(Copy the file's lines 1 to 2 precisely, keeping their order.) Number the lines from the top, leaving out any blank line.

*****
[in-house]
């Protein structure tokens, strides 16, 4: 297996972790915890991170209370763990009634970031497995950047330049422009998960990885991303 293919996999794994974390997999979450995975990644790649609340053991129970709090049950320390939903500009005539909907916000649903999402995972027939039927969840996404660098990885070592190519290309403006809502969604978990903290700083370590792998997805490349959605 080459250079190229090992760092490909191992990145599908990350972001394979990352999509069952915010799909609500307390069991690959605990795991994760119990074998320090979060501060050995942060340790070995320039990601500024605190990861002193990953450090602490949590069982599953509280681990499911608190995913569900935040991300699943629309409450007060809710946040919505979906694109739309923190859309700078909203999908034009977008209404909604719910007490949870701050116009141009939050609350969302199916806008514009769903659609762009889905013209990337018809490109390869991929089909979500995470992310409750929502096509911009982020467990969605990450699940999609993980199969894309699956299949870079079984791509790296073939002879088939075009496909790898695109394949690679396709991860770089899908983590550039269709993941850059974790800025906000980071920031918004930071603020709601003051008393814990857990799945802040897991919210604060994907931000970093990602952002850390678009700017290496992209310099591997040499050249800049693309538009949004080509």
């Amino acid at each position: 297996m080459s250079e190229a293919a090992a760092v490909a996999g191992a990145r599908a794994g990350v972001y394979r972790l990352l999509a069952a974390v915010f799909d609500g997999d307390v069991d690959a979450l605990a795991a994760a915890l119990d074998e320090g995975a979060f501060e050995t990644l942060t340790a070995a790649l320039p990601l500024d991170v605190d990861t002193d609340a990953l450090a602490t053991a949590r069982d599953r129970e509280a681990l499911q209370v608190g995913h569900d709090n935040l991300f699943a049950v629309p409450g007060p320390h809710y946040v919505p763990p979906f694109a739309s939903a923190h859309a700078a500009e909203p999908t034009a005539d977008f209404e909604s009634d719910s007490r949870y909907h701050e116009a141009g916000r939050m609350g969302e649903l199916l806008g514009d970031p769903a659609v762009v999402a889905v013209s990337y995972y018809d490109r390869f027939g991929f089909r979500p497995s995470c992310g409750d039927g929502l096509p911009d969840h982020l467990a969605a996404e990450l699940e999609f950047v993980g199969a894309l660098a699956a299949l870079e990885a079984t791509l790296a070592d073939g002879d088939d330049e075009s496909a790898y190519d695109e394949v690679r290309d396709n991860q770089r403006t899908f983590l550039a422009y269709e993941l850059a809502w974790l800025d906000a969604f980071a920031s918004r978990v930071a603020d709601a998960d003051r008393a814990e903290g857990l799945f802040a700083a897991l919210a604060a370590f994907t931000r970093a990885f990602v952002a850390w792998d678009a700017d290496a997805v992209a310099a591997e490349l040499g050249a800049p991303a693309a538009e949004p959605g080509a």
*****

[in-house]
């Protein structure tokens, strides 16, 4: 297996972790915890991170209370763990009634970031497995950047330049422009998960990885991303 293919996999794994974390997999979450995975990644790649609340053991129970709090049950320390939903500009005539909907916000649903999402995972027939039927969840996404660098990885070592190519290309403006809502969604978990903290700083370590792998997805490349959605 080459250079190229090992760092490909191992990145599908990350972001394979990352999509069952915010799909609500307390069991690959605990795991994760119990074998320090979060501060050995942060340790070995320039990601500024605190990861002193990953450090602490949590069982599953509280681990499911608190995913569900935040991300699943629309409450007060809710946040919505979906694109739309923190859309700078909203999908034009977008209404909604719910007490949870701050116009141009939050609350969302199916806008514009769903659609762009889905013209990337018809490109390869991929089909979500995470992310409750929502096509911009982020467990969605990450699940999609993980199969894309699956299949870079079984791509790296073939002879088939075009496909790898695109394949690679396709991860770089899908983590550039269709993941850059974790800025906000980071920031918004930071603020709601003051008393814990857990799945802040897991919210604060994907931000970093990602952002850390678009700017290496992209310099591997040499050249800049693309538009949004080509």